Back in October 2012 K and I purchased our first iPhones (the iPhone 5). Being a guy who loves gadgets I loved it. I no longer needed an iPod for my music. I had my phone for that and everything else. But that phone would be the phone where I would have some of the most devastating conversations in my Adult Life. It’s the phone where I got the call on about my negative sperm analysis and blood test results. It’s the phone when I first heard the phrases Non Obstructive Azoospermia and Y Chromosome Microdeletions.
Don’t get me wrong I loved that phone and how much it let me do. It was the phone that was my guide in my half marathon training last summer/fall. Over the last few months the battery started to weaken and I knew it’s time with me was coming to a close. Today my new iPhone came and has been set up.
Which brings me to the title of this thread which is a quote from the great Eli Manning from the 2007 America’s Game done on the Super Bowl XLII champion NY Giants. The part of the show where Eli talks about how before the NFC title game against the Packers in sub zero weather he asked his fiancé to sit outside rather than a suite because the Giants had a better record when she attended games where she sat outside and a bad record when she sat in a suite. He had the quote “I’m not Supersticious but I’m a little Sticious.” On a side note she sat in the Suite for the game without telling him……but the Giants won the game anyway.
So at a time when I need some good luck I hope that getting rid of my old phone and going with my new phone will bring me some good luck. Though I’m sure to some people it may sound crazy and that’s ok because I admit I’m a little crazy.
It took me two months to finally do it but I have scheduled my appointment with a new urologist to seek a second opinion. I will be going on April 22nd. Unfortunately this urologist is out of my insurance’s network but he is one of the best in his field and I have HSA dollars saved up to cover the out of pocket costs. Of the things I’m dealing with the money is the least of my worries.
Coming to terms with being depressed has been hard. Doing it while going for a second opinion is even harder. Locating my test results from two years ago and looking at them brought back all of the worst feelings I felt two years. It brought back the bad memories of how it all went down from the negative semen analysis to getting the calls at work with my test results that brought my world down and changed my life forever.
Looking back on that has brought back my worst nightmare going back to that deep dark place I was in 2 years ago. This was all back before I blogged here and connected with so many wonderful friends on Twitter. Back then I was numb and in shock. Sure I was sad but I was still processing the level of hurt I was in. Prior to the first urologist I saw I remember having my first therapist appointment (the first in a seven month stretch) and telling the therapist that all I was looking for was a little bit of hope and a chance that K & I could conceive a child some how.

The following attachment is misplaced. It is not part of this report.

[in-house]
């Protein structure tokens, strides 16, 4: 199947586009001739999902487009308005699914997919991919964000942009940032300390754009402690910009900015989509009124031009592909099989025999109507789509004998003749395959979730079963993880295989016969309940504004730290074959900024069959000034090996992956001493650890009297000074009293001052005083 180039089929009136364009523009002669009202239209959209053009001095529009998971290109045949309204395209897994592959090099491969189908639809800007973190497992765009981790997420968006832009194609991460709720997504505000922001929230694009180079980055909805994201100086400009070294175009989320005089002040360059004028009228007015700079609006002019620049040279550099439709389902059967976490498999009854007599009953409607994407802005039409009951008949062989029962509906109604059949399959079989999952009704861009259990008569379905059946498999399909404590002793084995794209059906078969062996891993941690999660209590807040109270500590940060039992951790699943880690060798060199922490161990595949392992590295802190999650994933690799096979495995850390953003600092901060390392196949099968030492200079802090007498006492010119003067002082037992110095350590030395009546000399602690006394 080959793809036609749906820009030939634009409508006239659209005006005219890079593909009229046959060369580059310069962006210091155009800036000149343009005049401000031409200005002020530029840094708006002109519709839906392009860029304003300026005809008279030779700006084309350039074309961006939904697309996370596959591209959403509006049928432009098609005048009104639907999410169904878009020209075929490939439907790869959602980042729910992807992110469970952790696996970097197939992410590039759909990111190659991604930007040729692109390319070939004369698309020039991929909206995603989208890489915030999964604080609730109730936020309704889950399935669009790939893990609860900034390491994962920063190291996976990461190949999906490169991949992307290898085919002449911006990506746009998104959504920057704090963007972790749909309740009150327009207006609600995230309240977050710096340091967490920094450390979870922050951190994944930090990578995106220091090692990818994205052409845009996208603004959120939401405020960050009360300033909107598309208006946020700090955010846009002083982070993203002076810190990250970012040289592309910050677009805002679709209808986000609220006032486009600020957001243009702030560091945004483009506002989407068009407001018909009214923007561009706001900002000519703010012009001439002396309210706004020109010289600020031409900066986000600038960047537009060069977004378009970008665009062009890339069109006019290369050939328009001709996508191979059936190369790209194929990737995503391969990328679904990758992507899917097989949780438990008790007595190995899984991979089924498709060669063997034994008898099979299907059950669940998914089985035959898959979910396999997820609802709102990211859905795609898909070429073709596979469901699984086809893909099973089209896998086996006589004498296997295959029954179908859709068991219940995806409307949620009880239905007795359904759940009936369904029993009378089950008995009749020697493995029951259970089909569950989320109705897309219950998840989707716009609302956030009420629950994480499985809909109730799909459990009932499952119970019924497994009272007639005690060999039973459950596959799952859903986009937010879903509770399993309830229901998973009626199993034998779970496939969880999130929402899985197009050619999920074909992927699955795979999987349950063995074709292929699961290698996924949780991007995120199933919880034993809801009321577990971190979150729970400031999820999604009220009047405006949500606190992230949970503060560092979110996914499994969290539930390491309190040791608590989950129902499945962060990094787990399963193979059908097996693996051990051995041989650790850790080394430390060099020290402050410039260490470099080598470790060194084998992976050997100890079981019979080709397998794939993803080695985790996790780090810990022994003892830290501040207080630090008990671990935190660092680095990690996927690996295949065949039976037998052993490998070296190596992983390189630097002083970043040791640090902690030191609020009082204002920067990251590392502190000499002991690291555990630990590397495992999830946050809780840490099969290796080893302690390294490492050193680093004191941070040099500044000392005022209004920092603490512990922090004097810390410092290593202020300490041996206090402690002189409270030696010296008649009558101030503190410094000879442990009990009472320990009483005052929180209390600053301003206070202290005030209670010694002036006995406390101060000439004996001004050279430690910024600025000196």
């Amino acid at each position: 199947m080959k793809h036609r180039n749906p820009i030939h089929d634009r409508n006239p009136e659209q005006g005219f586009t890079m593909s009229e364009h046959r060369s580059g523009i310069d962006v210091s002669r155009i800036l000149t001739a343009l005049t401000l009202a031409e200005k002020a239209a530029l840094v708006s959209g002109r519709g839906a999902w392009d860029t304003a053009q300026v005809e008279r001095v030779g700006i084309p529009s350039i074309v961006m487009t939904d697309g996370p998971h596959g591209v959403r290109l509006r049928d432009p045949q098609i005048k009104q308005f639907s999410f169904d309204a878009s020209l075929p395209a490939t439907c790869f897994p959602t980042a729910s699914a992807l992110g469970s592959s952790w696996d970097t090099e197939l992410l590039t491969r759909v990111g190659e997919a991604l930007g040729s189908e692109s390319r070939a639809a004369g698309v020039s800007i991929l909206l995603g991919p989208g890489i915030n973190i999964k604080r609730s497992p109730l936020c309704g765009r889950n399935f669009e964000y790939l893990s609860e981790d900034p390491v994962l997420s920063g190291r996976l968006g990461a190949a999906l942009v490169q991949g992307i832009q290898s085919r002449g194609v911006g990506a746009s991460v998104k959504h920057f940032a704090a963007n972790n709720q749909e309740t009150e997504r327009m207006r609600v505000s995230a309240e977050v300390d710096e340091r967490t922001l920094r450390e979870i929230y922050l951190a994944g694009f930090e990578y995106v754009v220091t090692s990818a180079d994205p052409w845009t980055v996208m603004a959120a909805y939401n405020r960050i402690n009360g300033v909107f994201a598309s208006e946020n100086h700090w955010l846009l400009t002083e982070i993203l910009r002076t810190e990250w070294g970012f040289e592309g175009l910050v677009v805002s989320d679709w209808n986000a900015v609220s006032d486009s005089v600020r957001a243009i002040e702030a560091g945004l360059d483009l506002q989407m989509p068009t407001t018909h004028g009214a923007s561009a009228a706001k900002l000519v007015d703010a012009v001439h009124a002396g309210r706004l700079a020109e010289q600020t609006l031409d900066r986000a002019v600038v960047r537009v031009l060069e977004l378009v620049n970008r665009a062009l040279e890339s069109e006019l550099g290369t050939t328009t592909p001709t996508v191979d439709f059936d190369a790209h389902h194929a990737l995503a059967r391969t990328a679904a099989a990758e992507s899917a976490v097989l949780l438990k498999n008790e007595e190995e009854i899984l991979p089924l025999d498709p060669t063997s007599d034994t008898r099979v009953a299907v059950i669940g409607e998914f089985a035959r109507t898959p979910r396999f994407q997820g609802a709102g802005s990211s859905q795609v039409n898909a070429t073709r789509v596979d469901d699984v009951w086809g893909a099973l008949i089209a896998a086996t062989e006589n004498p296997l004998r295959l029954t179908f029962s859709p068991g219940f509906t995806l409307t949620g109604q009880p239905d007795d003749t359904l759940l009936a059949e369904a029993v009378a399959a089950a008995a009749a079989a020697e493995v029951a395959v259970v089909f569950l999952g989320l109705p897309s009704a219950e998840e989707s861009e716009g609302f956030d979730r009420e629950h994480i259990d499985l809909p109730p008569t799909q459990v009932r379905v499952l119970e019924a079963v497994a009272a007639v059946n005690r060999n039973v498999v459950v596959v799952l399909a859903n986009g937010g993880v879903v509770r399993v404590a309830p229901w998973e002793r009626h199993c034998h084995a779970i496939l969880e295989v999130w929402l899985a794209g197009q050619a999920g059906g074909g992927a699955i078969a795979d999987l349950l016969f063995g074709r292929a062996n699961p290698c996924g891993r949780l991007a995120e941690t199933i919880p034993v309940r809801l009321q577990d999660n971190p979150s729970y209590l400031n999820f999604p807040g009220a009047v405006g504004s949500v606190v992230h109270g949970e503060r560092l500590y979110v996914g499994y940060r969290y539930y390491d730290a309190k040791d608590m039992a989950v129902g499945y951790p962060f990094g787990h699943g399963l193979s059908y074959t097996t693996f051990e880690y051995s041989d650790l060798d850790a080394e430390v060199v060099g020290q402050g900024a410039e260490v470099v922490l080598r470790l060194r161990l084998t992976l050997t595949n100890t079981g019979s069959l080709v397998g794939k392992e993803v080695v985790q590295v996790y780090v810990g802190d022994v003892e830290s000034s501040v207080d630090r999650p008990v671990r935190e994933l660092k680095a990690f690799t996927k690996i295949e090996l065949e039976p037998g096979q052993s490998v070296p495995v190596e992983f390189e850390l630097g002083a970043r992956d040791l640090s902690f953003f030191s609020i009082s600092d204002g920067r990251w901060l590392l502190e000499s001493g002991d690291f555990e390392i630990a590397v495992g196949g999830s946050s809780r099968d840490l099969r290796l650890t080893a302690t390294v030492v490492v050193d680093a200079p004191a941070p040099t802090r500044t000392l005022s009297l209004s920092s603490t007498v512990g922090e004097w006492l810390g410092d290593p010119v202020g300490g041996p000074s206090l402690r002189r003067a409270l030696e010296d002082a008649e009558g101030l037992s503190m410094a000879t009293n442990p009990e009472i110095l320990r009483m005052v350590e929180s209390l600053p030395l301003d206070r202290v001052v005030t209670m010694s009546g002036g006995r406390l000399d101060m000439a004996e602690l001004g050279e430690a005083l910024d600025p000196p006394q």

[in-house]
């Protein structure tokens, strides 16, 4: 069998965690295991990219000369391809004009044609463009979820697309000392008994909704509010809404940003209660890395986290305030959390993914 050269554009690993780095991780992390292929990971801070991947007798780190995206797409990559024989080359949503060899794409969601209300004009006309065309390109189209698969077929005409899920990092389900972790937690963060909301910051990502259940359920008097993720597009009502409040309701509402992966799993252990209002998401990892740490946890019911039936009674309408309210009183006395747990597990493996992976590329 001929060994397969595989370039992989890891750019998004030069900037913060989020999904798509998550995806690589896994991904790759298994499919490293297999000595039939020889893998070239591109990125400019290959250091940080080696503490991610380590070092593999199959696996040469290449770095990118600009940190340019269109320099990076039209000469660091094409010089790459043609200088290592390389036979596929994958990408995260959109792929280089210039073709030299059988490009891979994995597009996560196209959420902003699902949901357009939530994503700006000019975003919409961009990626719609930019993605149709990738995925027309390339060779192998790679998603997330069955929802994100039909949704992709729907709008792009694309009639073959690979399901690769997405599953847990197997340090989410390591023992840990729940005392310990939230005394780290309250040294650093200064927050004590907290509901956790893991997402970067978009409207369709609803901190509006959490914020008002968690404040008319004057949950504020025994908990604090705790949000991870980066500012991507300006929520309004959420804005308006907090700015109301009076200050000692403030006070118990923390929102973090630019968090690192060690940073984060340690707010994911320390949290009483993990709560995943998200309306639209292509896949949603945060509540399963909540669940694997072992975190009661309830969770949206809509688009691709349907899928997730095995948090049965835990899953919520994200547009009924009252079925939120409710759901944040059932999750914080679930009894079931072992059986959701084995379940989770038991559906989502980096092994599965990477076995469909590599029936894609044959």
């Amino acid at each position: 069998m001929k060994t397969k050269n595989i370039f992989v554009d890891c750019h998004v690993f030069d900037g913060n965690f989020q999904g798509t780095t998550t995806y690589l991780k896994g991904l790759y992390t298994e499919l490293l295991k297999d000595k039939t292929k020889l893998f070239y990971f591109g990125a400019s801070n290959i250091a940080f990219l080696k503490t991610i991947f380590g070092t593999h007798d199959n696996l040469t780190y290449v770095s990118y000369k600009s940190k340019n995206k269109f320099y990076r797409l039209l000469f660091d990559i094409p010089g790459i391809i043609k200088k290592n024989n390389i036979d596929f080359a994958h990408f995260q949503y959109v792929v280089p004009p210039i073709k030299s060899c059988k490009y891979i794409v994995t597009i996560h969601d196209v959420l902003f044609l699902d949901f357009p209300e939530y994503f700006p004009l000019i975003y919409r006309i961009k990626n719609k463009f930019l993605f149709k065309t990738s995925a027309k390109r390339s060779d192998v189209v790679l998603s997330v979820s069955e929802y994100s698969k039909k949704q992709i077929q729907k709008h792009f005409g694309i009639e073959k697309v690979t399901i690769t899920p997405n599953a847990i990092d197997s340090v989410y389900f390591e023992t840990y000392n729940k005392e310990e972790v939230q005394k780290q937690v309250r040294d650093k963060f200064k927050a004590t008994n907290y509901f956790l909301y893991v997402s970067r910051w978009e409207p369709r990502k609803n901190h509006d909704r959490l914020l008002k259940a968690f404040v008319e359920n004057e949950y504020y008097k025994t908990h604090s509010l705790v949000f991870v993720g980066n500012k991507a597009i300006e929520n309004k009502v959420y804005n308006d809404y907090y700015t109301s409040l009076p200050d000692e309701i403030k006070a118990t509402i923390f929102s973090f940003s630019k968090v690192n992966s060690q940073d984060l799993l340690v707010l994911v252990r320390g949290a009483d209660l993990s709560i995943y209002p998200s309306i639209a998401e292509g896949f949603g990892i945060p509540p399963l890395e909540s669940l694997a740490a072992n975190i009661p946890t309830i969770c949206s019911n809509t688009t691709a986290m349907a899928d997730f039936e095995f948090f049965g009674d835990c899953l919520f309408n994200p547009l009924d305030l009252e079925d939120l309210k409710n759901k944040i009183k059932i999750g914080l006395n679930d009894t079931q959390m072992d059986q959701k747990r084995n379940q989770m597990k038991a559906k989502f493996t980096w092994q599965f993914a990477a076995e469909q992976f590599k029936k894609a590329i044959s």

This time around I’m more aware of what I’m feeling and why I’m feeling it. I am scared about this appointment. I am scared I will be told the same news that there is nothing that can be done. All the research out there says the recommendations won’t be any different. I don’t know how I can deal with knowing the only option we have on the table won’t happen. Two years ago with donor sperm and adoption on the table I felt better knowing we had other options.
I’ve thought about it a lot lately and I don’t think I can live childless for the rest of my life. There is nothing wrong with living childless, I just don’t think I can do it and I don’t want to do it. The fear of this continues to enter my head and has made it hard for me to be hopeful.
I want to experience a positive pregnancy test with K and hold her while we soak in the moment. I want her to experience a pregnancy and to be there for her and take care of her throughout the journey. I want to create and build a nursery with her as we prepare for the arrival of the child. I want to hold her hand during the birth of the child and look into her beautiful blue eyes. I want all of the challenges of parenthood and to take them on with her. I want to raise a child with her and have that child become the adult that they want to and were meant to become.